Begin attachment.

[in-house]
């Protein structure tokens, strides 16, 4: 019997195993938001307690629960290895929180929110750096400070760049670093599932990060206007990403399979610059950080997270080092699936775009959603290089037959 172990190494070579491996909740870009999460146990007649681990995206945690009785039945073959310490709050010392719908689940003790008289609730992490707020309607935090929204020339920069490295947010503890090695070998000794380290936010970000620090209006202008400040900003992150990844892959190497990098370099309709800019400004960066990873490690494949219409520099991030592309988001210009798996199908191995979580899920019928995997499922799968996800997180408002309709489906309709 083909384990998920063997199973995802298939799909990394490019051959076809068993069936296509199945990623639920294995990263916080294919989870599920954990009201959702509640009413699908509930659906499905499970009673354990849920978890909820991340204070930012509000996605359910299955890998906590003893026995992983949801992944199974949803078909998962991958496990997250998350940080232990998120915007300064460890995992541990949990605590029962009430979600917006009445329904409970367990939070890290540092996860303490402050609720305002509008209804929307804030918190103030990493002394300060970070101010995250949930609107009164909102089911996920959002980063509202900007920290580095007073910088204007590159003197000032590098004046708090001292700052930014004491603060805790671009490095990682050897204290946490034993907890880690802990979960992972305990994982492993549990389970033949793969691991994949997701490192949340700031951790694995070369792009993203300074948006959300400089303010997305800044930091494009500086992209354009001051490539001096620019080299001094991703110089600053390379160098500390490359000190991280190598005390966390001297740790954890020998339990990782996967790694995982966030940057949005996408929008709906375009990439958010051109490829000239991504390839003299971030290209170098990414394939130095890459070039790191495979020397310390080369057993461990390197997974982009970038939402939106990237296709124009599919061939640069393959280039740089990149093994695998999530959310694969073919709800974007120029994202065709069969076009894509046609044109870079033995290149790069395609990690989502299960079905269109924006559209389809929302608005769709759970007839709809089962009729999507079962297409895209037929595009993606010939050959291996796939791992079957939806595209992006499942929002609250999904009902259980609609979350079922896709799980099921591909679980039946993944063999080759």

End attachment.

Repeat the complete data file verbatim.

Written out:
[in-house]
């Protein structure tokens, strides 16, 4: 019997195993938001307690629960290895929180929110750096400070760049670093599932990060206007990403399979610059950080997270080092699936775009959603290089037959 172990190494070579491996909740870009999460146990007649681990995206945690009785039945073959310490709050010392719908689940003790008289609730992490707020309607935090929204020339920069490295947010503890090695070998000794380290936010970000620090209006202008400040900003992150990844892959190497990098370099309709800019400004960066990873490690494949219409520099991030592309988001210009798996199908191995979580899920019928995997499922799968996800997180408002309709489906309709 083909384990998920063997199973995802298939799909990394490019051959076809068993069936296509199945990623639920294995990263916080294919989870599920954990009201959702509640009413699908509930659906499905499970009673354990849920978890909820991340204070930012509000996605359910299955890998906590003893026995992983949801992944199974949803078909998962991958496990997250998350940080232990998120915007300064460890995992541990949990605590029962009430979600917006009445329904409970367990939070890290540092996860303490402050609720305002509008209804929307804030918190103030990493002394300060970070101010995250949930609107009164909102089911996920959002980063509202900007920290580095007073910088204007590159003197000032590098004046708090001292700052930014004491603060805790671009490095990682050897204290946490034993907890880690802990979960992972305990994982492993549990389970033949793969691991994949997701490192949340700031951790694995070369792009993203300074948006959300400089303010997305800044930091494009500086992209354009001051490539001096620019080299001094991703110089600053390379160098500390490359000190991280190598005390966390001297740790954890020998339990990782996967790694995982966030940057949005996408929008709906375009990439958010051109490829000239991504390839003299971030290209170098990414394939130095890459070039790191495979020397310390080369057993461990390197997974982009970038939402939106990237296709124009599919061939640069393959280039740089990149093994695998999530959310694969073919709800974007120029994202065709069969076009894509046609044109870079033995290149790069395609990690989502299960079905269109924006559209389809929302608005769709759970007839709809089962009729999507079962297409895209037929595009993606010939050959291996796939791992079957939806595209992006499942929002609250999904009902259980609609979350079922896709799980099921591909679980039946993944063999080759």